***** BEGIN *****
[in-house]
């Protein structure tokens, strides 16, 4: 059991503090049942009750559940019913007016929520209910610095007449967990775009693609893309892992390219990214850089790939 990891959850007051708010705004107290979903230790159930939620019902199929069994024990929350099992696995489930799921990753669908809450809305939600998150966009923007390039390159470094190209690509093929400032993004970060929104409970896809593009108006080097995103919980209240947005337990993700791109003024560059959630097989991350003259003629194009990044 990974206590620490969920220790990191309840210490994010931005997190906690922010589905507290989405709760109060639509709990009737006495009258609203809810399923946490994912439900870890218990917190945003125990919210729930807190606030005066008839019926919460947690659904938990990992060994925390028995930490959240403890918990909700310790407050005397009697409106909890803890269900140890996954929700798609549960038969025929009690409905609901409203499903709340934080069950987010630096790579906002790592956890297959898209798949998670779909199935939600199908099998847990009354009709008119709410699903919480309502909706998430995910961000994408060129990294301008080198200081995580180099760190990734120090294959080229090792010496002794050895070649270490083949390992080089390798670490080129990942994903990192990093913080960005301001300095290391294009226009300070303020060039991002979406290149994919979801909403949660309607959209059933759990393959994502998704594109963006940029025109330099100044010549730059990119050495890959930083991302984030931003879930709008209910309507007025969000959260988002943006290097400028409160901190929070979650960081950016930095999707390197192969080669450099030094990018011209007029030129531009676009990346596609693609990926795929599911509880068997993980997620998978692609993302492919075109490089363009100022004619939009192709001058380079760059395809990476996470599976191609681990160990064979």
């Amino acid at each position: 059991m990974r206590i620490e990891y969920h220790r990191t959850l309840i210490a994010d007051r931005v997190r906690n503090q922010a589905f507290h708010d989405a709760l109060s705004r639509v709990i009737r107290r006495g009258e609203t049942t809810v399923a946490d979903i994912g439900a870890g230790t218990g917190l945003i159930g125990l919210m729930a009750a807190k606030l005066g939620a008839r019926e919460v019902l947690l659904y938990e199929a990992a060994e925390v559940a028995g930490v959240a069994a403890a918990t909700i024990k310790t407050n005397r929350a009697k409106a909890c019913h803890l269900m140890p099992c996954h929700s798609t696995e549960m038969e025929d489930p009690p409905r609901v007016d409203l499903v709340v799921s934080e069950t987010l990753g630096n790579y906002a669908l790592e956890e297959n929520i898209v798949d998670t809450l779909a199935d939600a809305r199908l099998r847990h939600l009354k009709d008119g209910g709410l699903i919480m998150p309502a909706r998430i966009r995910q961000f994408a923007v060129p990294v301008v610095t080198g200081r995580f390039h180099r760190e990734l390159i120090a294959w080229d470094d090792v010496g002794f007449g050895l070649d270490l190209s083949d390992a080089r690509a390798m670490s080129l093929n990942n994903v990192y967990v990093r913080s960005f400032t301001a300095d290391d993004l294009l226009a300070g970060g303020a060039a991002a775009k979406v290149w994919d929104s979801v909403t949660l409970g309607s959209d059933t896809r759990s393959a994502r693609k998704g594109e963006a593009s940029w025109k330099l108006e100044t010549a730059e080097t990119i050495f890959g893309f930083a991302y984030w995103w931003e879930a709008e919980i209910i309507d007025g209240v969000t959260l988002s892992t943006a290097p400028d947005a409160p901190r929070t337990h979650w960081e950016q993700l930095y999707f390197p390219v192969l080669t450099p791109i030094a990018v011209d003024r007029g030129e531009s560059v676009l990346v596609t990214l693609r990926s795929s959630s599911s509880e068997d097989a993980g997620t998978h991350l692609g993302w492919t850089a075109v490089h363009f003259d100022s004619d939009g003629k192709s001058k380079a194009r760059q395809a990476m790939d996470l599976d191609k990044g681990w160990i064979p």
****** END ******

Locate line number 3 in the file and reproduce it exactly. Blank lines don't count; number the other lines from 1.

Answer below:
């Amino acid at each position: 059991m990974r206590i620490e990891y969920h220790r990191t959850l309840i210490a994010d007051r931005v997190r906690n503090q922010a589905f507290h708010d989405a709760l109060s705004r639509v709990i009737r107290r006495g009258e609203t049942t809810v399923a946490d979903i994912g439900a870890g230790t218990g917190l945003i159930g125990l919210m729930a009750a807190k606030l005066g939620a008839r019926e919460v019902l947690l659904y938990e199929a990992a060994e925390v559940a028995g930490v959240a069994a403890a918990t909700i024990k310790t407050n005397r929350a009697k409106a909890c019913h803890l269900m140890p099992c996954h929700s798609t696995e549960m038969e025929d489930p009690p409905r609901v007016d409203l499903v709340v799921s934080e069950t987010l990753g630096n790579y906002a669908l790592e956890e297959n929520i898209v798949d998670t809450l779909a199935d939600a809305r199908l099998r847990h939600l009354k009709d008119g209910g709410l699903i919480m998150p309502a909706r998430i966009r995910q961000f994408a923007v060129p990294v301008v610095t080198g200081r995580f390039h180099r760190e990734l390159i120090a294959w080229d470094d090792v010496g002794f007449g050895l070649d270490l190209s083949d390992a080089r690509a390798m670490s080129l093929n990942n994903v990192y967990v990093r913080s960005f400032t301001a300095d290391d993004l294009l226009a300070g970060g303020a060039a991002a775009k979406v290149w994919d929104s979801v909403t949660l409970g309607s959209d059933t896809r759990s393959a994502r693609k998704g594109e963006a593009s940029w025109k330099l108006e100044t010549a730059e080097t990119i050495f890959g893309f930083a991302y984030w995103w931003e879930a709008e919980i209910i309507d007025g209240v969000t959260l988002s892992t943006a290097p400028d947005a409160p901190r929070t337990h979650w960081e950016q993700l930095y999707f390197p390219v192969l080669t450099p791109i030094a990018v011209d003024r007029g030129e531009s560059v676009l990346v596609t990214l693609r990926s795929s959630s599911s509880e068997d097989a993980g997620t998978h991350l692609g993302w492919t850089a075109v490089h363009f003259d100022s004619d939009g003629k192709s001058k380079a194009r760059q395809a990476m790939d996470l599976d191609k990044g681990w160990i064979p």